Journal of Geographical Sciences ›› 2021, Vol. 31 ›› Issue (2): 215-230.doi: 10.1007/s11442-021-1843-y

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Spatial pattern and driving factors of migrants on the Qinghai-Tibet Plateau: Insights from short-distance and long-distance population migrants

QI Wei1,2,4(), YI Jiawei1,3,4,*()   

  1. 1. Institute of Geographic Sciences and Natural Resources Research, CAS, Beijing 100101, China
    2. Key Laboratory of Regional Sustainable Development Modeling, CAS, Beijing 100101, China
    3. State Key Laboratory of Resources and Environmental Information System, CAS, Beijing 100101, China
    4. University of Chinese Academy of Sciences, Beijing 100049, China
  • Received:2020-03-21 Accepted:2020-09-15 Online:2021-02-25 Published:2021-04-25
  • Contact: YI Jiawei E-mail:qiwei@igsnrr.ac.cn;yijw@lreis.ac.cn
  • About author:Qi Wei (1989-), Associate Professor, specialized in urban geography and population geography. E-mail:qiwei@igsnrr.ac.cn
  • Supported by:
    The Strategic Priority Research Program of Chinese Academy of Sciences, Pan-Third Pole Environment Study for a Green Silk Road (Pan-TPE)(XDA20040401);The Second Tibetan Plateau Scientific Expedition and Research Program (STEP)(2019QZKK1005);National Natural Sciences Foundation of China(41701165)

Abstract:

As one of the most ecologically sensitive issues in the world, migration now plays an important role in population growth on the Qinghai-Tibet Plateau. To promote sustainable development in the world’s third pole, it is necessary to investigate population migration on the Plateau. Using 2010 census data, a spatial database of county-level migrants on the Plateau was constructed, and migrants were divided into short-distance and long-distance migrants according to the hukou-registered origins. Measuring migration intensity allowed the spatial pattern of population migration on the Plateau to be ascertained. The driving factors were identified using spatial regression models, and the main conclusions are as follows: (1) In 2010, there were 1.23 million inter-county migrants on the Qinghai-Tibet Plateau, and the overall migration intensity reached 10.50%. There existed significant spatial differences in population migration intensity on the Plateau at that time, and the provincial or prefectural capitals were attractive destinations for migrants. Northwestern Qinghai, which boasted mining industries, constituted a significant spatial cluster with a relatively high migration intensity. However, most areas on the Plateau attracted relatively few migrants, especially in western and northern parts of Tibet, which were sparsely populated and uninhabitable. (2) There were 0.95 million short-distance migrants and 0.28 million long-distance migrants. The short-distance migration intensity was 8.14%, while the long-distance migration intensity was only 2.36%. Short-distance migration was the main form of population migration, with a pattern similar to the layout of overall population migration intensity. Only a few county-level units strongly attracted long-distance migrants, which were mostly distributed in northwestern Qinghai. (3) Economic factors were considered fundamental drivers for migrants to live on the Plateau. Destinations with high levels of economic development and more opportunities in non-agricultural jobs proved more attractive for migrants. For short-distance migrants, urbanization level also proved a considerable driving factor for in-migration. However, long-distance migrants were mainly affected by the job chances of the secondary industry on the Qinghai-Tibet Plateau.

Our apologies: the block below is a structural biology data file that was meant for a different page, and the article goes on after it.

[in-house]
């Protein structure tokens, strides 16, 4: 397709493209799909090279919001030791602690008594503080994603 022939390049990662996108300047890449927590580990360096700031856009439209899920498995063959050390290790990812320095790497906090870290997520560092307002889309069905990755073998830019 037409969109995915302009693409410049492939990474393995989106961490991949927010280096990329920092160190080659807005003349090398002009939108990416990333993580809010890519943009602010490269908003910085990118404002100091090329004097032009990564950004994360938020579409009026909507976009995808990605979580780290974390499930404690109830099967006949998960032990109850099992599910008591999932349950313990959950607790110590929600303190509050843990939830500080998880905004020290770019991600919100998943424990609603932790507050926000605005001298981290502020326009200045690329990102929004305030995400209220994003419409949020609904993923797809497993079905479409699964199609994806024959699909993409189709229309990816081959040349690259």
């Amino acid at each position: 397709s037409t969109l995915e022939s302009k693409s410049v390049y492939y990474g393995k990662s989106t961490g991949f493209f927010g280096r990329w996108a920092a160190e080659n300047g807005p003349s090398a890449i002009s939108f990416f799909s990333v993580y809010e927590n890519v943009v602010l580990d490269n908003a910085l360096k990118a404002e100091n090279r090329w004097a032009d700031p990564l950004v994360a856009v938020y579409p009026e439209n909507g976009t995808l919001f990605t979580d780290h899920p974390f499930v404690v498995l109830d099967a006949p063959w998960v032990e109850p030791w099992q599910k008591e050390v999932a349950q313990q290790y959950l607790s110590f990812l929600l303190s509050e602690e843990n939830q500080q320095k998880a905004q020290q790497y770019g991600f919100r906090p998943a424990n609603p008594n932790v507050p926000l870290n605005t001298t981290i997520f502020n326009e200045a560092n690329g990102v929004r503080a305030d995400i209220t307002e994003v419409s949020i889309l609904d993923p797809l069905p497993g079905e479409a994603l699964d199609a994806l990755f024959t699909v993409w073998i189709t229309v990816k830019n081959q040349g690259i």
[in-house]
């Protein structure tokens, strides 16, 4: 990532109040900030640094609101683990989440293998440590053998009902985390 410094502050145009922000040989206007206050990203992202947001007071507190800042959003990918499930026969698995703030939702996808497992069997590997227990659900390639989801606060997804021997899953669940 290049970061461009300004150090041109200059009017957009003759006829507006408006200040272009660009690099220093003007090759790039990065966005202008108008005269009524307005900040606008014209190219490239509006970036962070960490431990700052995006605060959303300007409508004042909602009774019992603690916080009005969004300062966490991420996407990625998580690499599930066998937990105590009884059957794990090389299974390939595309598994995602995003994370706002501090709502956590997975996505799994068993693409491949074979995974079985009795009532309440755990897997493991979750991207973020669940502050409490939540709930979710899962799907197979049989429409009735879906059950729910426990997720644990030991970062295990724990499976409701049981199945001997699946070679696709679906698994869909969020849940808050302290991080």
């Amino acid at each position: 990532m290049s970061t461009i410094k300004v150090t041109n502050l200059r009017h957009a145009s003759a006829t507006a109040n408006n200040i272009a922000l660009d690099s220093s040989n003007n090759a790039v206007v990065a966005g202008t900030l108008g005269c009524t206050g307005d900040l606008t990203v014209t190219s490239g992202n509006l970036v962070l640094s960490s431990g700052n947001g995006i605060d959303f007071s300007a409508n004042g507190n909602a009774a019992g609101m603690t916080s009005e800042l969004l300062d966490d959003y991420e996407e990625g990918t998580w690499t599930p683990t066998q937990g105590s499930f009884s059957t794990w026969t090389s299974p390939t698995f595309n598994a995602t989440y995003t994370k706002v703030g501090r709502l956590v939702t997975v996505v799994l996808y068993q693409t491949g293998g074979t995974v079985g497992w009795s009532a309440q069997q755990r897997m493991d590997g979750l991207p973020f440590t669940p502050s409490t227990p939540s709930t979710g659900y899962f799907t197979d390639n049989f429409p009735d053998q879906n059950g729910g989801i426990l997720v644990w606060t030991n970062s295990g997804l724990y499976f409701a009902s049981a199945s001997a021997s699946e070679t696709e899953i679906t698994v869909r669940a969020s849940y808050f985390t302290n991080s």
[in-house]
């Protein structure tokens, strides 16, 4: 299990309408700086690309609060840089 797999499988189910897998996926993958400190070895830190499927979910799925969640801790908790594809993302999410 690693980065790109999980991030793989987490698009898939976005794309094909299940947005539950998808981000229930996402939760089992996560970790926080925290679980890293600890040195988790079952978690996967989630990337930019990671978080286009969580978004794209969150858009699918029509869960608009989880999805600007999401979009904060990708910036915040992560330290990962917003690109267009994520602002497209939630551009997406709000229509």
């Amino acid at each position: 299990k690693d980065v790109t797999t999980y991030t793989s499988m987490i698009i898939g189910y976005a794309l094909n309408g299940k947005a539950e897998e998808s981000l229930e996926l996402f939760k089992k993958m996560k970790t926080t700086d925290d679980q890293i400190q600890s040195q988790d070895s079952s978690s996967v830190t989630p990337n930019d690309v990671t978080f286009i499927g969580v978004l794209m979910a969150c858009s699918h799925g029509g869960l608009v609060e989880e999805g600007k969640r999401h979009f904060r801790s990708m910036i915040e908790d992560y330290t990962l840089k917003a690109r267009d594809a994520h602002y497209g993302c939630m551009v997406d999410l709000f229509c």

Key words: migration, migrants, spatial pattern, driving factors, Qinghai-Tibet Plateau